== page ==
Mid-Year Tax Planning Tips

Your Guide to State, Local, Federal, Estate + International Taxation

Summer is the perfect time to begin your year-end tax planning so that you have time to identify the strategy (or strategies) that work for you and implement them well before year end.

  • Try to avoid the new 3.8% net investment income tax (NIIT). It only affects higher-income individuals, but that can include anyone who has a big one-time shot of investment income or gain – and applies to “unearned income” which means investment income such as interest, dividends, capital gains, rent and royalty income.
  • If you realized capital gains earlier this year, you can sell securities now at a loss to offset those gains, plus up to $3,000 of ordinary income. Otherwise, the maximum federal income tax rate on short-term gains is 39.6% or 20% on long-term gains, and you may also owe the 3.8% NIIT and state income taxes.
  • Generally, you can defer part of a gain on sales of real estate property if you arrange to receive payments over a period of two years or more. So you may be able to defer income tax and reduce your exposure to the 3.8% NIIT tax.
  • Is your vacation home vacant when you are not using it? Why not rent it out? If you lease it to tenants, you can write off certain rental activity costs, including depreciation. However, if your personal use exceeds the greater of 14 days or 10% of the days rented, the IRS limits deductions to the amount of rental income.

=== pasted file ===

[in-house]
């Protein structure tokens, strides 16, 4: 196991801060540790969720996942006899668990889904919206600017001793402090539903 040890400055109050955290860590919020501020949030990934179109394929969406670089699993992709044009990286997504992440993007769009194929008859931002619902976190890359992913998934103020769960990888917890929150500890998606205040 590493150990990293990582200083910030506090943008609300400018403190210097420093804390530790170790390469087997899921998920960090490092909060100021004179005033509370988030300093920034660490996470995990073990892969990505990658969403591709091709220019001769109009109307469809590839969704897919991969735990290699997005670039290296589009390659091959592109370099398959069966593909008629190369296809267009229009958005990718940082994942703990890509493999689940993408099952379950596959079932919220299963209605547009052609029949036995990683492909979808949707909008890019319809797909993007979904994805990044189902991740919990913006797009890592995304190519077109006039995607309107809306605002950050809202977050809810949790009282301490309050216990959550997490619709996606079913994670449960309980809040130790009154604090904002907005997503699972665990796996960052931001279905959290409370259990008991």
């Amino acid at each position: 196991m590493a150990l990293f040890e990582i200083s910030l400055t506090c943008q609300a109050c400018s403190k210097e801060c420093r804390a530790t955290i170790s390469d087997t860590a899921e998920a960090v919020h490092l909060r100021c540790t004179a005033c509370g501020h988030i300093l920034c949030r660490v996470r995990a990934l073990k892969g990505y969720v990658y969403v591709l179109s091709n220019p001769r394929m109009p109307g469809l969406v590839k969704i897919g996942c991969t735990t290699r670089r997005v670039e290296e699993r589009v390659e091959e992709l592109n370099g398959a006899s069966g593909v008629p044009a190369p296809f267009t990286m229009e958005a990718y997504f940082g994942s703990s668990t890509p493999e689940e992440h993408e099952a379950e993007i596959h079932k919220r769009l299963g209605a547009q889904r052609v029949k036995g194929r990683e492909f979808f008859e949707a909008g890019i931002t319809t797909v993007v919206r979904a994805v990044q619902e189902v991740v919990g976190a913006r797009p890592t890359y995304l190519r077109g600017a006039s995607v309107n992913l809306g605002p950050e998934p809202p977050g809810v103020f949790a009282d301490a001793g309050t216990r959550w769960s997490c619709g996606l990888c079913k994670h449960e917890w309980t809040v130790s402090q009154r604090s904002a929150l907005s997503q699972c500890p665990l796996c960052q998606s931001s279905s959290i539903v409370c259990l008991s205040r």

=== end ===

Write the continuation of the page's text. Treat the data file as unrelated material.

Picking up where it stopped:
• If your child graduated from college this spring, they may have already landed a job. Nevertheless, you can generally claim a dependency exemption for the child in 2014 if you provide more than half of their support. Perhaps an extra-generous graduation gift will push you over the half support mark?
  • Wrap up that spring cleaning project and donate old household items and clothing in good condition to a qualified charitable organization. For most noncash items you can claim a charitable deduction based on their fair market value.
  • If your child (under age 13) goes to day camp this summer while you and your spouse work, the cost qualifies for the dependent care credit (but not for overnight camp). The maximum credit is usually $600 for one child; $1,200 for two or more children. Note that this tax break also applies to specialty camps geared to a specific activity like soccer or computer science.
  • For 2014, you can elect to defer up to $17,500 in salary to your 401(k) account through withholding; $23,000 if you are age 50 or older. Once you clear the Social Security wage ceiling ($117,000 for 2014), you can use all or part of the payroll tax savings to help fund your 401(k).

By Pamela Wheeler, EA